Where can I go to become a certified nursing assistant in the MD/DC/VA area for cheap/free?
December 15, 2009 8:29 AM   Subscribe

MD-DC-VA-Suburbs filter: Where can I go to become a certified nursing assistant for a cheaper/subsidized/free price?

I am in the process of applying to pharmacy school for the entrance in the fall of 2010. In the mean time, I am thinking of becoming a certified nursing assistant. I'm thinking that this way, I could finish the cna program and work perhaps 5 months or so until school starts. The program at the community colleges I've checked out cost $880. Anybody know if I could get this cheaper or specifically free? I live in the MD-DC-VA area. I was planning on getting a retail job/restaurant gig and have already applied but it's seems like I'd get more out of this in the long run career wise by always having a back-up plan for employment in the future. Plus it's in health care related field/track tied with my future goals as a pharmacist (even though they are different areas). But I was thinking that in the summers I could do some contract work to earn money as a cna. I've already tried applying for pharmacy-retail-jobs but there aren't any openings and they want certification which costs 200 bucks to take the pharm tech test and there is no guarantee there's even an available opening for a job. It's kinda of hit and miss depending on where you go. I've applied to grocery stores and drug chains. They all want experience or a commitment of like more than 6 months, and ideally like one or more years. There's also a pharm tech school but I just think it's so far away and costs easily more than a 1,000 bucks, which would be good for pharm school but it's 6 months and people say you can just try to get hired in the pharmacy cashier for a few months and work your way up to being a tech when a spot opens.

So besides asking where I can go to have this class/certification at a lower cost/free cost, I'm wondering what else do I need to know about becoming a certified nursing assistant? Will I have clean feces and wipe people's butts? I guess that was one concern I had. I can deal, but I just would like a heads up on it. Also, there are jobs right? I don't want to presume... and spend almost a grand on this.

Just want some input on this idea. Anybody go through becoming a certified nursing assistant and get contracted for work? Do you have to re-certify or pay money again to pass tests every year?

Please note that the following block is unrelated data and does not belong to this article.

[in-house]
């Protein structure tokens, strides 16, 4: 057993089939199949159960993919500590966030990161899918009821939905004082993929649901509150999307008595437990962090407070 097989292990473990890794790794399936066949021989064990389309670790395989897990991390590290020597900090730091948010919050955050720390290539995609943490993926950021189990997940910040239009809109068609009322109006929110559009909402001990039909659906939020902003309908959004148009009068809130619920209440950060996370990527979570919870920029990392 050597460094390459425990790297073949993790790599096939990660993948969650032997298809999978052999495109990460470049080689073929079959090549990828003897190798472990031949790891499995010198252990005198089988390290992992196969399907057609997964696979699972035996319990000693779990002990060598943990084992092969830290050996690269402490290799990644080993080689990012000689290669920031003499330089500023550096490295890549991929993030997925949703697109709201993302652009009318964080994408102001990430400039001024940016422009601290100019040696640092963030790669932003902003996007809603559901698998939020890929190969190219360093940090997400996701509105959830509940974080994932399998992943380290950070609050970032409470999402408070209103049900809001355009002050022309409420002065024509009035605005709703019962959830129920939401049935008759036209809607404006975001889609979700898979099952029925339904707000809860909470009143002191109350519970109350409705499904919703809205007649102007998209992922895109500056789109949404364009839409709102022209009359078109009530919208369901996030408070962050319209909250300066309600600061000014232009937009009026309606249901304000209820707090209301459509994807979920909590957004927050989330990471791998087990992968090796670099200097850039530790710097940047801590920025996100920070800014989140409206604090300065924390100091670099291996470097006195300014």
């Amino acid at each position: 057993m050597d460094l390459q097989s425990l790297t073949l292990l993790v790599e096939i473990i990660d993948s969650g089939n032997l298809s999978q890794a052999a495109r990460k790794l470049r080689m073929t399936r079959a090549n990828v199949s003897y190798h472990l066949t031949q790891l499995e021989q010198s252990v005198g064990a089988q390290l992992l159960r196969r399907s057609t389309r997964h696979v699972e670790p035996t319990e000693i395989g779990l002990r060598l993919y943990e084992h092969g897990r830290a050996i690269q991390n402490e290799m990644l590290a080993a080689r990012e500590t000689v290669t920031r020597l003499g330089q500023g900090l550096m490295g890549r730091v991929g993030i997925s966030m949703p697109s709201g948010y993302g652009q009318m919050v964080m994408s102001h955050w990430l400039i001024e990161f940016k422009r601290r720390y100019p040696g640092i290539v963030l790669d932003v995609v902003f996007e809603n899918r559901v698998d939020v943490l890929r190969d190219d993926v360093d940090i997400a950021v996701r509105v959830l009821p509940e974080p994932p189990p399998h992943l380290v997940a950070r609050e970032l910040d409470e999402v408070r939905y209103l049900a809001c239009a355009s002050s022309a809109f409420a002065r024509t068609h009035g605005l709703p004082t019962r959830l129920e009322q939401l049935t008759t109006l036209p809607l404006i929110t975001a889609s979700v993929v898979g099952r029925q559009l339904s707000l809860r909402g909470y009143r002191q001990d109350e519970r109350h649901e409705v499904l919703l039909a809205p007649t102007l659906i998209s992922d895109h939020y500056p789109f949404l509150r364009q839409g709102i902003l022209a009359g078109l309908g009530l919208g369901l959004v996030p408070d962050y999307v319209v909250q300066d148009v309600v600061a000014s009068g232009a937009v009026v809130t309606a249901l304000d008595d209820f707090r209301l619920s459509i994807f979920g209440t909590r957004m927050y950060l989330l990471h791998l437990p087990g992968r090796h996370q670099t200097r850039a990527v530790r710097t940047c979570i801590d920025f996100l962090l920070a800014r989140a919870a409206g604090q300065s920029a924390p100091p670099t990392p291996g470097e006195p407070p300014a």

Oh and this is anonymous because I'm paranoid that someone is going to link me and my username as a "bad" employee for not wanting to deal with the crap stuff. AND most importantly, I'm still in the process of applying for pharmacy school and don't want anything to jilt my chances no matter how slight. The internet/text is public property once it goes out (ie. Tiger Woods).
posted by anonymous to Education (5 answers total) 4 users marked this as a favorite
 
You need to do some more thinking about this. Please visit your local workforce development/workforce investment board for information about training options in your area. The staff there are skilled in locating assistance programs for tuition and programs that match your interests and the community's need for hiring.

Please do some research on the job itself. Do you know what they make? In my metro area, you're lucky to get $10/hour as a CNA in any type of environment (hospital, doctor's office, care facilities). The job usually involves assisting people in their ADLs (bathing, toileting, eating) and you will be doing a lot of cleaning up of accidents and messes of the biological type. If you work in a doctor's office, you may just be relegated to taking BPs and other slightly more clinical tasks, but your hours will be limited to the office hours. You will not have any type of authority in decision making. You will take orders and do your job. If you are not a person who really cares about people, and taking care of people, don't do it.
posted by FergieBelle at 8:45 AM on December 15, 2009


Yes, you will clean up pee and poo. All the time. If you are working in a hospital or nursing home you will be doing this non-stop. Also vomit and occasionally blood.